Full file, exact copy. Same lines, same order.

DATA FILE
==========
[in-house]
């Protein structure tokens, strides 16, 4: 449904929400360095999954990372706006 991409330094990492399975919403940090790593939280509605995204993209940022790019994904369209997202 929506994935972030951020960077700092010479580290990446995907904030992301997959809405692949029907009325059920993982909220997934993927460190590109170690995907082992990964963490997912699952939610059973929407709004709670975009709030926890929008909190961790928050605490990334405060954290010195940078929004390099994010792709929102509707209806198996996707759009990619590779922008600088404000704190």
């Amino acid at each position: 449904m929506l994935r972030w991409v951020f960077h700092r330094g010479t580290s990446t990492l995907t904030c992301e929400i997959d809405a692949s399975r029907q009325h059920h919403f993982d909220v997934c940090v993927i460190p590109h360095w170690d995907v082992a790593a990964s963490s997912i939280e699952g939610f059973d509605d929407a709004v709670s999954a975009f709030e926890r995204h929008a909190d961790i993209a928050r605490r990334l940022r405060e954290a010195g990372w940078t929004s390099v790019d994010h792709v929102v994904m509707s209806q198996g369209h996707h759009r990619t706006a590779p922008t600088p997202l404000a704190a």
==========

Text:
[in-house]
């Protein structure tokens, strides 16, 4: 449904929400360095999954990372706006 991409330094990492399975919403940090790593939280509605995204993209940022790019994904369209997202 929506994935972030951020960077700092010479580290990446995907904030992301997959809405692949029907009325059920993982909220997934993927460190590109170690995907082992990964963490997912699952939610059973929407709004709670975009709030926890929008909190961790928050605490990334405060954290010195940078929004390099994010792709929102509707209806198996996707759009990619590779922008600088404000704190």
């Amino acid at each position: 449904m929506l994935r972030w991409v951020f960077h700092r330094g010479t580290s990446t990492l995907t904030c992301e929400i997959d809405a692949s399975r029907q009325h059920h919403f993982d909220v997934c940090v993927i460190p590109h360095w170690d995907v082992a790593a990964s963490s997912i939280e699952g939610f059973d509605d929407a709004v709670s999954a975009f709030e926890r995204h929008a909190d961790i993209a928050r605490r990334l940022r405060e954290a010195g990372w940078t929004s390099v790019d994010h792709v929102v994904m509707s209806q198996g369209h996707h759009r990619t706006a590779p922008t600088p997202l404000a704190a």